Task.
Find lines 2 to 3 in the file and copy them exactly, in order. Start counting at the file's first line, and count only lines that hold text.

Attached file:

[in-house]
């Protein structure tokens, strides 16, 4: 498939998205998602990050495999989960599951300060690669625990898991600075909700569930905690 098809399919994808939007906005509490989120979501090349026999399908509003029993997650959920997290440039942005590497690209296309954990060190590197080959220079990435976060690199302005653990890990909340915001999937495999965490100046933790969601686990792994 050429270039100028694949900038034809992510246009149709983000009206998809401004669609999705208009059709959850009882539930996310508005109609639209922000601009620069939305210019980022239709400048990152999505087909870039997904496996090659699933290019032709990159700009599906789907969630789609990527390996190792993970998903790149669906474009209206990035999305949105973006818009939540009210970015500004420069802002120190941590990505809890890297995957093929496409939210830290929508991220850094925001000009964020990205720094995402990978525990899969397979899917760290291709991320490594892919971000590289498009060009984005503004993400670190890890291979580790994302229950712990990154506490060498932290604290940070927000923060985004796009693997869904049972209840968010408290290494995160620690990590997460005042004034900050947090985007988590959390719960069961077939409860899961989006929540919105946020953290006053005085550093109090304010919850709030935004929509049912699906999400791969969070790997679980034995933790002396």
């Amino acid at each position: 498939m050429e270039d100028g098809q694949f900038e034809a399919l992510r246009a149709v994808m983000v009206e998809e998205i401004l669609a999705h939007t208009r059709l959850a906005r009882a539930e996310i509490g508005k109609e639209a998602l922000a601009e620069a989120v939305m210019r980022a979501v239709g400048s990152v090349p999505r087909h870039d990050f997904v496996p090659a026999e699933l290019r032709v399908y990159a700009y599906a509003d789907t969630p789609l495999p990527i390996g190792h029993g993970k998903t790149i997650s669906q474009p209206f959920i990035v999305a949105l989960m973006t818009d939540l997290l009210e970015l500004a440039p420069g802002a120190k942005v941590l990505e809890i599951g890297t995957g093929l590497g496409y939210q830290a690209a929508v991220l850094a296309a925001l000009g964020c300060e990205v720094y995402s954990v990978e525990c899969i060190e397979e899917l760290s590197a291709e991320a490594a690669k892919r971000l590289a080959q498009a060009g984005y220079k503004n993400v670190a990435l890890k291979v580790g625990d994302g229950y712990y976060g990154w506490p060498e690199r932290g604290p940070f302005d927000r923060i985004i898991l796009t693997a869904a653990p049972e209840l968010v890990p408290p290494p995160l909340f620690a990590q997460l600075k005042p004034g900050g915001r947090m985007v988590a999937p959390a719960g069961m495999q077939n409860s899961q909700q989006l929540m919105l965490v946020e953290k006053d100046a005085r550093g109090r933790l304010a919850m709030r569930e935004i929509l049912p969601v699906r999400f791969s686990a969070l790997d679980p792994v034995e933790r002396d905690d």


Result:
């Protein structure tokens, strides 16, 4: 498939998205998602990050495999989960599951300060690669625990898991600075909700569930905690 098809399919994808939007906005509490989120979501090349026999399908509003029993997650959920997290440039942005590497690209296309954990060190590197080959220079990435976060690199302005653990890990909340915001999937495999965490100046933790969601686990792994 050429270039100028694949900038034809992510246009149709983000009206998809401004669609999705208009059709959850009882539930996310508005109609639209922000601009620069939305210019980022239709400048990152999505087909870039997904496996090659699933290019032709990159700009599906789907969630789609990527390996190792993970998903790149669906474009209206990035999305949105973006818009939540009210970015500004420069802002120190941590990505809890890297995957093929496409939210830290929508991220850094925001000009964020990205720094995402990978525990899969397979899917760290291709991320490594892919971000590289498009060009984005503004993400670190890890291979580790994302229950712990990154506490060498932290604290940070927000923060985004796009693997869904049972209840968010408290290494995160620690990590997460005042004034900050947090985007988590959390719960069961077939409860899961989006929540919105946020953290006053005085550093109090304010919850709030935004929509049912699906999400791969969070790997679980034995933790002396």
């Amino acid at each position: 498939m050429e270039d100028g098809q694949f900038e034809a399919l992510r246009a149709v994808m983000v009206e998809e998205i401004l669609a999705h939007t208009r059709l959850a906005r009882a539930e996310i509490g508005k109609e639209a998602l922000a601009e620069a989120v939305m210019r980022a979501v239709g400048s990152v090349p999505r087909h870039d990050f997904v496996p090659a026999e699933l290019r032709v399908y990159a700009y599906a509003d789907t969630p789609l495999p990527i390996g190792h029993g993970k998903t790149i997650s669906q474009p209206f959920i990035v999305a949105l989960m973006t818009d939540l997290l009210e970015l500004a440039p420069g802002a120190k942005v941590l990505e809890i599951g890297t995957g093929l590497g496409y939210q830290a690209a929508v991220l850094a296309a925001l000009g964020c300060e990205v720094y995402s954990v990978e525990c899969i060190e397979e899917l760290s590197a291709e991320a490594a690669k892919r971000l590289a080959q498009a060009g984005y220079k503004n993400v670190a990435l890890k291979v580790g625990d994302g229950y712990y976060g990154w506490p060498e690199r932290g604290p940070f302005d927000r923060i985004i898991l796009t693997a869904a653990p049972e209840l968010v890990p408290p290494p995160l909340f620690a990590q997460l600075k005042p004034g900050g915001r947090m985007v988590a999937p959390a719960g069961m495999q077939n409860s899961q909700q989006l929540m919105l965490v946020e953290k006053d100046a005085r550093g109090r933790l304010a919850m709030r569930e935004i929509l049912p969601v699906r999400f791969s686990a969070l790997d679980p792994v034995e933790r002396d905690d």